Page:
New house, LOTS of buzzing...

OK, so I moved into a new house a few months ago. Once the weather turned cold, I noticed that my previously dead-quiet TransFex Pro 212s amp, DigiTech RP500 effects processor, and Music Man Axis guitar setup got VERY noisy, of the 60 Hz variety. My “studio” (if you want to call it that) is a carpeted room on the third floor, and all receptacles are grounded.

The first thing I did was to try the RP500 processor by itself, with headphones plugged in. It turns out it doesn’t matter what outlet, or more strangely, what CIRCUIT I plug it into. ANY receptacle on the second or third floor that I plug my guitar into causes buzzing.

Next I tried the RP500 processor with different GUITARS, and got the same result.

So next, I purchased a $100 “isolation transformer” to plug my amp/ processor into, on the advice that it could solve this type of problem when everything else has failed. Unfortunately, the isolation transformer also failed to correct the problem, again, no matter WHERE I plugged it in.

One thing I did notice is that putting a finger on the metal sleeve of my guitar cable pin causes the buzz to basically stop. Obviously, though, I am unable to do this while the cable is in the guitar, and the buzzing returns.

Has anyone ever encountered anything like this? I DID recently notice that it is a 20 amp circuit, but all three receptacles are of the 15 amp variety. Could that be causing the problem?

Take some gauss readings with a gauss meter and report back.

Q: are there any other connections to this equipment like CATV, LAN, or phone? This is an important question.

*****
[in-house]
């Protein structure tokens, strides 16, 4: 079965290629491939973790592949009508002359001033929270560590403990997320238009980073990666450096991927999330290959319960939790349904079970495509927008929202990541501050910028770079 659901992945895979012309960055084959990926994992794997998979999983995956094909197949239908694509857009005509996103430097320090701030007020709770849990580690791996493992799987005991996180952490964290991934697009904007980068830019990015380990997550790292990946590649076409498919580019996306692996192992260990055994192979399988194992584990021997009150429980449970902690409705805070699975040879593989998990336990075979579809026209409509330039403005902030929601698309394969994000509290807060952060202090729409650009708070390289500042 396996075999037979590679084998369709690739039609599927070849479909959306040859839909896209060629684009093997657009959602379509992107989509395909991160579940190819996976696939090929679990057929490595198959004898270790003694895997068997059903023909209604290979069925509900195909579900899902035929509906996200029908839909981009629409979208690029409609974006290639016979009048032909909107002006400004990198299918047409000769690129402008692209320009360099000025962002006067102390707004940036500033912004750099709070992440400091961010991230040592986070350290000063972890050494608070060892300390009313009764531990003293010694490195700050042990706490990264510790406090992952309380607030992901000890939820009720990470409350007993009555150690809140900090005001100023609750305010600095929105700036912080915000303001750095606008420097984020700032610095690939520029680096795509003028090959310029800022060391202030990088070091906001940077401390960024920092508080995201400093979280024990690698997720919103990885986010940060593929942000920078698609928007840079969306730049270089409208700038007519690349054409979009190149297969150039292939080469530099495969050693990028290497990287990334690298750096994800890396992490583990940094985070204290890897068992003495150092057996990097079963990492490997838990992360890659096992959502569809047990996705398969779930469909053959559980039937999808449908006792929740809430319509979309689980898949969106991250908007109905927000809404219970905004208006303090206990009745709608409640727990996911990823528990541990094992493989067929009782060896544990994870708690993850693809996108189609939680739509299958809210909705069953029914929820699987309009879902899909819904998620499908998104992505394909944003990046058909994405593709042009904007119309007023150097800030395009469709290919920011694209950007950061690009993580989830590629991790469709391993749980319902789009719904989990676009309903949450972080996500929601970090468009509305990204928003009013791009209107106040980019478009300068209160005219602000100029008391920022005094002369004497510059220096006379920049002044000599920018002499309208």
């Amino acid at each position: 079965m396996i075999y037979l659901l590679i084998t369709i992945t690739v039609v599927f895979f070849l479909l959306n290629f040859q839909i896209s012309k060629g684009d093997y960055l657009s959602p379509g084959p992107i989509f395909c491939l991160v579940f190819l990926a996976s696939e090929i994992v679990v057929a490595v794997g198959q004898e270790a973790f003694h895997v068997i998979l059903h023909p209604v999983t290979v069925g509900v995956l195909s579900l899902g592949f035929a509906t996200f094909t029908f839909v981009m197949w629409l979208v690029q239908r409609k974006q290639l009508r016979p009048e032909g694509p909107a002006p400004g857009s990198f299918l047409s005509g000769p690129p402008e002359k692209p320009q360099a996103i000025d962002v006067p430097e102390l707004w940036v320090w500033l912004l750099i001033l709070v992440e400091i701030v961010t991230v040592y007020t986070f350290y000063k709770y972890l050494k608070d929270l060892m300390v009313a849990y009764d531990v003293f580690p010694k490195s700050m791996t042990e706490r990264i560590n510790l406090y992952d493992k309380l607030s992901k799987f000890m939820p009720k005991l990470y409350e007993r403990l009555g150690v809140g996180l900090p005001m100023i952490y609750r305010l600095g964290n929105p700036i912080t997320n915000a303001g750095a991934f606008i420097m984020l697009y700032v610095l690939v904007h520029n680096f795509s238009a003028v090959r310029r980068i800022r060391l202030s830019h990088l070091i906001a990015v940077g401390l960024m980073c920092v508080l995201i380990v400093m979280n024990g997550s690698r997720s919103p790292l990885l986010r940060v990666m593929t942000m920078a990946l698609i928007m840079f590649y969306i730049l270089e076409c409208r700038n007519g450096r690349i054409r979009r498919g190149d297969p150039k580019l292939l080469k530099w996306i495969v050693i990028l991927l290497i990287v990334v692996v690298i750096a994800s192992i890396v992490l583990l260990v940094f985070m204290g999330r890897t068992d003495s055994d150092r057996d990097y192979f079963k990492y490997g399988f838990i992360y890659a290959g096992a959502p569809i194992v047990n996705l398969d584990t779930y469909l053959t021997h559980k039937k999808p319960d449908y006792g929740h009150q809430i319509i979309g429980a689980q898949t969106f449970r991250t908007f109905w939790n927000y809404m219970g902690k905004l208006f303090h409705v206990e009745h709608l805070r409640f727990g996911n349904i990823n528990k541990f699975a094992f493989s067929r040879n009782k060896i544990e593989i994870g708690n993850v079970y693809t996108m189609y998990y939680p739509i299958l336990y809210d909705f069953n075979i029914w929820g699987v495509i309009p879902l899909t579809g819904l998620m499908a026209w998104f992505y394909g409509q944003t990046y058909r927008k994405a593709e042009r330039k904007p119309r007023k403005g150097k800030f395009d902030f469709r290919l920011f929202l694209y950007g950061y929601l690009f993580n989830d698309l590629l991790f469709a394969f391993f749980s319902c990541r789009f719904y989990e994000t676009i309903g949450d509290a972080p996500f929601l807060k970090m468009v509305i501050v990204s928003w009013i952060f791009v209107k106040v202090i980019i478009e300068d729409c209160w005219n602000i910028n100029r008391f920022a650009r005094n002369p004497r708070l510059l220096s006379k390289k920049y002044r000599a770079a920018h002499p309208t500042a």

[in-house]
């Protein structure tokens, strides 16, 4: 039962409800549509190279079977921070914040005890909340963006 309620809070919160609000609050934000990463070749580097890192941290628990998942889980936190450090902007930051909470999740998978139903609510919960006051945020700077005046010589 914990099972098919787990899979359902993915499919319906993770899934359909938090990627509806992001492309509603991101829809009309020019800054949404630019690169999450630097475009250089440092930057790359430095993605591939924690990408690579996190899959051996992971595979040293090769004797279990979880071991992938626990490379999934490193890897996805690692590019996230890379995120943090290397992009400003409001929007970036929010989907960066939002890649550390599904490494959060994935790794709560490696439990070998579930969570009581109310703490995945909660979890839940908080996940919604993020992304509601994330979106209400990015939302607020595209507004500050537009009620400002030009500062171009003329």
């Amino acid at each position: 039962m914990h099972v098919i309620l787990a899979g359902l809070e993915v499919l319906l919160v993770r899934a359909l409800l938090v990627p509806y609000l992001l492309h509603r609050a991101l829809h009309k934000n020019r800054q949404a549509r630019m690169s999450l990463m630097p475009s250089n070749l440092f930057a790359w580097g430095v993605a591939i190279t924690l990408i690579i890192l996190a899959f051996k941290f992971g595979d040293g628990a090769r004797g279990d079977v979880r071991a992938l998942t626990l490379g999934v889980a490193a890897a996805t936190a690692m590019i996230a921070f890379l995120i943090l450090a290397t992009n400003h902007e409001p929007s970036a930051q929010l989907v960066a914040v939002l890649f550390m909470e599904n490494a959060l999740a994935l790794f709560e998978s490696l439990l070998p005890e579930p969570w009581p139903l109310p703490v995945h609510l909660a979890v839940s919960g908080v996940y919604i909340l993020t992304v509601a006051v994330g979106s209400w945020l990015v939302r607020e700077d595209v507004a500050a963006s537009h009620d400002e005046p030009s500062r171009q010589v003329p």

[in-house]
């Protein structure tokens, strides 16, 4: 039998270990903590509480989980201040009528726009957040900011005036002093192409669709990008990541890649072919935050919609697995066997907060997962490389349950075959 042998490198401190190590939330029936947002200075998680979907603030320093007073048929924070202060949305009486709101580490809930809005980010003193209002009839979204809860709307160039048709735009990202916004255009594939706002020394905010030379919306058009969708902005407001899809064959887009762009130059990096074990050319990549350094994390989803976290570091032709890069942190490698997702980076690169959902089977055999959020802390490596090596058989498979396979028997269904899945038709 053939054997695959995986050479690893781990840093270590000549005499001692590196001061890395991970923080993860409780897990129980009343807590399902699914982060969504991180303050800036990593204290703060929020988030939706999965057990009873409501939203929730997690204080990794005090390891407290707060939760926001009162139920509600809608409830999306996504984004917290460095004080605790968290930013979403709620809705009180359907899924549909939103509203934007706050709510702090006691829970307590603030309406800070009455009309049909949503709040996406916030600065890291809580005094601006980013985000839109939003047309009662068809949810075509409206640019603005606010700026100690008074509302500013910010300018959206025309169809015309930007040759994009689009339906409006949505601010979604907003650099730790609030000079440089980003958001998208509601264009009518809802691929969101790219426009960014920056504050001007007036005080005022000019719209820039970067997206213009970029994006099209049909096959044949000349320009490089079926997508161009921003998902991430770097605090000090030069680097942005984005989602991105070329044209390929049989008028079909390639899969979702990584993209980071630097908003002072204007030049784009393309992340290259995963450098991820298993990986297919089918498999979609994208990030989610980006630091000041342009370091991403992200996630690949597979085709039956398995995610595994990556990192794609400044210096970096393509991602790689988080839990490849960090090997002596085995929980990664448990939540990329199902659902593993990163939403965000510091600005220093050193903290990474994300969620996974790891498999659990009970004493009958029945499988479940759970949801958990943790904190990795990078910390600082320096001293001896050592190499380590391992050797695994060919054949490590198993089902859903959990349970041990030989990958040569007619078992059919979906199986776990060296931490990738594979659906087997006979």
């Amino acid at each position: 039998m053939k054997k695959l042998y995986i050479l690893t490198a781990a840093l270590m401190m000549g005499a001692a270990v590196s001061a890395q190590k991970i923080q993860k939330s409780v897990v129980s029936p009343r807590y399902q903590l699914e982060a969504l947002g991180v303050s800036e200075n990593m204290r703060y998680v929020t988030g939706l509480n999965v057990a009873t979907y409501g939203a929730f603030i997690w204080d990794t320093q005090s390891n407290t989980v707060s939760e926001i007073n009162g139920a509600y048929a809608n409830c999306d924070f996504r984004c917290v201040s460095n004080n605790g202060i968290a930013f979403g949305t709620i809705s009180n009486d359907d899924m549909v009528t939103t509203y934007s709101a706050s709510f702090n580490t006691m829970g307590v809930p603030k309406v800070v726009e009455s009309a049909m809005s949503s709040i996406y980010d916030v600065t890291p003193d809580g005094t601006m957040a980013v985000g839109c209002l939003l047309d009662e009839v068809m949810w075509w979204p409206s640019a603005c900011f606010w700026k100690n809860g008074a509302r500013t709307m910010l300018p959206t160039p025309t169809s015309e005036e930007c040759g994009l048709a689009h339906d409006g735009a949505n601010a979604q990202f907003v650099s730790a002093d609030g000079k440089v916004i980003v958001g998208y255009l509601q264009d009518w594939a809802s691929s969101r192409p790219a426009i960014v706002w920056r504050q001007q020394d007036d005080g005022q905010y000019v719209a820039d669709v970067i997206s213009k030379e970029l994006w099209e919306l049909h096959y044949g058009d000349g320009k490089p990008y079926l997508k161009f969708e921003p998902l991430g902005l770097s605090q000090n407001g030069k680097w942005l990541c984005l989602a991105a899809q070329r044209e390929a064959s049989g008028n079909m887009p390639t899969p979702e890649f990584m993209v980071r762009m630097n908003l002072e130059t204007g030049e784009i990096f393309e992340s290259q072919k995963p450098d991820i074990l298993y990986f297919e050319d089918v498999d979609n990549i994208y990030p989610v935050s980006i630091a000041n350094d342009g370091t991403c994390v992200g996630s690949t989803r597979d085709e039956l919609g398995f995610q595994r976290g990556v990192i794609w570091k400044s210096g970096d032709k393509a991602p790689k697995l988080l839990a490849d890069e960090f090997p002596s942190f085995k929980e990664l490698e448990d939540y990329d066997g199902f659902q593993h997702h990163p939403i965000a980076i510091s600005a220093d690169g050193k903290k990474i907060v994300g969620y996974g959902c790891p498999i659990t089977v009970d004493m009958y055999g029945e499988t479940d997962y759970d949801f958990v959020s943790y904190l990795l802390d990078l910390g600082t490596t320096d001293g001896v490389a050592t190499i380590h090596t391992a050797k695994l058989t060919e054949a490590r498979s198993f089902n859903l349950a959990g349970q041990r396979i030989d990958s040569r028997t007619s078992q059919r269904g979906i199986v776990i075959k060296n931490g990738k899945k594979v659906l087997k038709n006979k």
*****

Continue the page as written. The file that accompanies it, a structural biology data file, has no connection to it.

Wireless router and cordless phone is connected on this circuit, but I have removed them from the room, and the buzzing hasn’t stopped. I’ll try what you suggested. Thanks!


You said you tried different guitars, but did you try different CABLES?

I DID try different cables, but that’s on my list of suspects, since I did NOT try all different cables for all of my various interconnects.

However, I suspect that’s not the case. I have different processors in different rooms with different cables, and I still get the same noise.

I will try to get some Gauss readings, although what can be done about too much EMF?

Sounds like a possible ground loop. I have experienced it with my equipment at times. When the cable is plugged into your guitar, does the humming stop when you touch the bridge or strings?

Thanks Wendell. No, that doesn’t stop it. Here’s the weird part: the higher in the air I hold the cable, the louder the buzz gets. But, I tried turning off the light and ceiling fan, and the buzz still existed. Also, if I bring the cable closer to various other power sources and wireless devices, it makes the buzz worse. At one point, I was using the cable in this way as a tester, but before long, I had everything unplugged, and still had a buzzing problem.

I know this is a long shot, but could this be a humidity issue?

Ok Mark, I am a sound tec, and I have seen many similar issues. Usually, the fastest way to remove a buzzing, (or a hum in a main PA system) is to Ground lift the plug. Sometimes the ground is “noisy”, being basically a big antenna, which you are plugging into an amp. In the system that I run, there are days that I can hear the radio through the monitors. ( im serious) In some wild weird cases, you have to ground lift EVERYTHING plugged in, but try the cheep shot first. I know, I know, everyone says … no ground no good, but it wont hurt anything to try.